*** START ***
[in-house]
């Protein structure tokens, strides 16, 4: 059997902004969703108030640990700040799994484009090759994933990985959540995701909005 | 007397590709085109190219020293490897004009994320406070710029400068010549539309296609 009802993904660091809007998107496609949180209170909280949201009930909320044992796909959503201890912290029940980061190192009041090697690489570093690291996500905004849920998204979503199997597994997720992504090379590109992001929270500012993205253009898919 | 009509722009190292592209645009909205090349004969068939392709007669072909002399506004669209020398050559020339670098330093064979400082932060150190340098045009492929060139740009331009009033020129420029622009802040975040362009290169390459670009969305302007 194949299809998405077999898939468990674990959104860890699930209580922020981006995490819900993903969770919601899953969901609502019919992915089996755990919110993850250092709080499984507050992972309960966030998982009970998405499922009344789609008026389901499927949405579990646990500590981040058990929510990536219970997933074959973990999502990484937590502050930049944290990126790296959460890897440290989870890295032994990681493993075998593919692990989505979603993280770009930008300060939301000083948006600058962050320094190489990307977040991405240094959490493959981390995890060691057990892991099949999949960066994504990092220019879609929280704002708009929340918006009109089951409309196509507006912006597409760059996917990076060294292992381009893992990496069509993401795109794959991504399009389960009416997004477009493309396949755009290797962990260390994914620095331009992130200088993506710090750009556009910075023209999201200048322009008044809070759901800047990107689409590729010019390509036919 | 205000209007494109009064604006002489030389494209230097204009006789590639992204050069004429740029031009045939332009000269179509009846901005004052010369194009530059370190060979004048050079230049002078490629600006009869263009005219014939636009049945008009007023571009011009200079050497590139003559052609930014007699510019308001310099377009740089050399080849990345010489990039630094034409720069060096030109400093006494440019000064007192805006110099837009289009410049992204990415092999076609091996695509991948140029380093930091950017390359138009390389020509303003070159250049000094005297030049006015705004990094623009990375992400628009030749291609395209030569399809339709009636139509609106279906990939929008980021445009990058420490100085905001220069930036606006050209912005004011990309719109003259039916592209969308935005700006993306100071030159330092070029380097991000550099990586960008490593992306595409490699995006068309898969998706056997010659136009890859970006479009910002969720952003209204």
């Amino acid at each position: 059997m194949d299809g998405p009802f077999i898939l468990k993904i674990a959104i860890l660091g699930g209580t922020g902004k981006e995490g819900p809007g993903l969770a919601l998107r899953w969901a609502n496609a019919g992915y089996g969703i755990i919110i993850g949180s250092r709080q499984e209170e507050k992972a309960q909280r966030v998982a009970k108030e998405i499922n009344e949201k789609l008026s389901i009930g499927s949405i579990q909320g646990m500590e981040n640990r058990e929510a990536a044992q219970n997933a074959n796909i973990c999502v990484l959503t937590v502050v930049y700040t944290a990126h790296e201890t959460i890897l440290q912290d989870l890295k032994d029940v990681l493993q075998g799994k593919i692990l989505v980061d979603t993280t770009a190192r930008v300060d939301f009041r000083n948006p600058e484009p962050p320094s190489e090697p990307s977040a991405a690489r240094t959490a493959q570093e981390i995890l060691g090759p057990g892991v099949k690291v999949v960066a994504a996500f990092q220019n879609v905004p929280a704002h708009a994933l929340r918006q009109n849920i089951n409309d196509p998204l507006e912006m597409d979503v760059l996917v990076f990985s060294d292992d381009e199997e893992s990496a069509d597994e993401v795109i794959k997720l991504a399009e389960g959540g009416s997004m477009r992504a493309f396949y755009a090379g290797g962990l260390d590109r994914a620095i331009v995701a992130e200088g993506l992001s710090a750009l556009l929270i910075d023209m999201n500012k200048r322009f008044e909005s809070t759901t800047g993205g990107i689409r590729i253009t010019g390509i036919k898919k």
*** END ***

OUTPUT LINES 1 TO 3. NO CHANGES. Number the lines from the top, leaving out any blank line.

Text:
[in-house]
């Protein structure tokens, strides 16, 4: 059997902004969703108030640990700040799994484009090759994933990985959540995701909005 | 007397590709085109190219020293490897004009994320406070710029400068010549539309296609 009802993904660091809007998107496609949180209170909280949201009930909320044992796909959503201890912290029940980061190192009041090697690489570093690291996500905004849920998204979503199997597994997720992504090379590109992001929270500012993205253009898919 | 009509722009190292592209645009909205090349004969068939392709007669072909002399506004669209020398050559020339670098330093064979400082932060150190340098045009492929060139740009331009009033020129420029622009802040975040362009290169390459670009969305302007 194949299809998405077999898939468990674990959104860890699930209580922020981006995490819900993903969770919601899953969901609502019919992915089996755990919110993850250092709080499984507050992972309960966030998982009970998405499922009344789609008026389901499927949405579990646990500590981040058990929510990536219970997933074959973990999502990484937590502050930049944290990126790296959460890897440290989870890295032994990681493993075998593919692990989505979603993280770009930008300060939301000083948006600058962050320094190489990307977040991405240094959490493959981390995890060691057990892991099949999949960066994504990092220019879609929280704002708009929340918006009109089951409309196509507006912006597409760059996917990076060294292992381009893992990496069509993401795109794959991504399009389960009416997004477009493309396949755009290797962990260390994914620095331009992130200088993506710090750009556009910075023209999201200048322009008044809070759901800047990107689409590729010019390509036919 | 205000209007494109009064604006002489030389494209230097204009006789590639992204050069004429740029031009045939332009000269179509009846901005004052010369194009530059370190060979004048050079230049002078490629600006009869263009005219014939636009049945008009007023571009011009200079050497590139003559052609930014007699510019308001310099377009740089050399080849990345010489990039630094034409720069060096030109400093006494440019000064007192805006110099837009289009410049992204990415092999076609091996695509991948140029380093930091950017390359138009390389020509303003070159250049000094005297030049006015705004990094623009990375992400628009030749291609395209030569399809339709009636139509609106279906990939929008980021445009990058420490100085905001220069930036606006050209912005004011990309719109003259039916592209969308935005700006993306100071030159330092070029380097991000550099990586960008490593992306595409490699995006068309898969998706056997010659136009890859970006479009910002969720952003209204």
């Amino acid at each position: 059997m194949d299809g998405p009802f077999i898939l468990k993904i674990a959104i860890l660091g699930g209580t922020g902004k981006e995490g819900p809007g993903l969770a919601l998107r899953w969901a609502n496609a019919g992915y089996g969703i755990i919110i993850g949180s250092r709080q499984e209170e507050k992972a309960q909280r966030v998982a009970k108030e998405i499922n009344e949201k789609l008026s389901i009930g499927s949405i579990q909320g646990m500590e981040n640990r058990e929510a990536a044992q219970n997933a074959n796909i973990c999502v990484l959503t937590v502050v930049y700040t944290a990126h790296e201890t959460i890897l440290q912290d989870l890295k032994d029940v990681l493993q075998g799994k593919i692990l989505v980061d979603t993280t770009a190192r930008v300060d939301f009041r000083n948006p600058e484009p962050p320094s190489e090697p990307s977040a991405a690489r240094t959490a493959q570093e981390i995890l060691g090759p057990g892991v099949k690291v999949v960066a994504a996500f990092q220019n879609v905004p929280a704002h708009a994933l929340r918006q009109n849920i089951n409309d196509p998204l507006e912006m597409d979503v760059l996917v990076f990985s060294d292992d381009e199997e893992s990496a069509d597994e993401v795109i794959k997720l991504a399009e389960g959540g009416s997004m477009r992504a493309f396949y755009a090379g290797g962990l260390d590109r994914a620095i331009v995701a992130e200088g993506l992001s710090a750009l556009l929270i910075d023209m999201n500012k200048r322009f008044e909005s809070t759901t800047g993205g990107i689409r590729i253009t010019g390509i036919k898919k």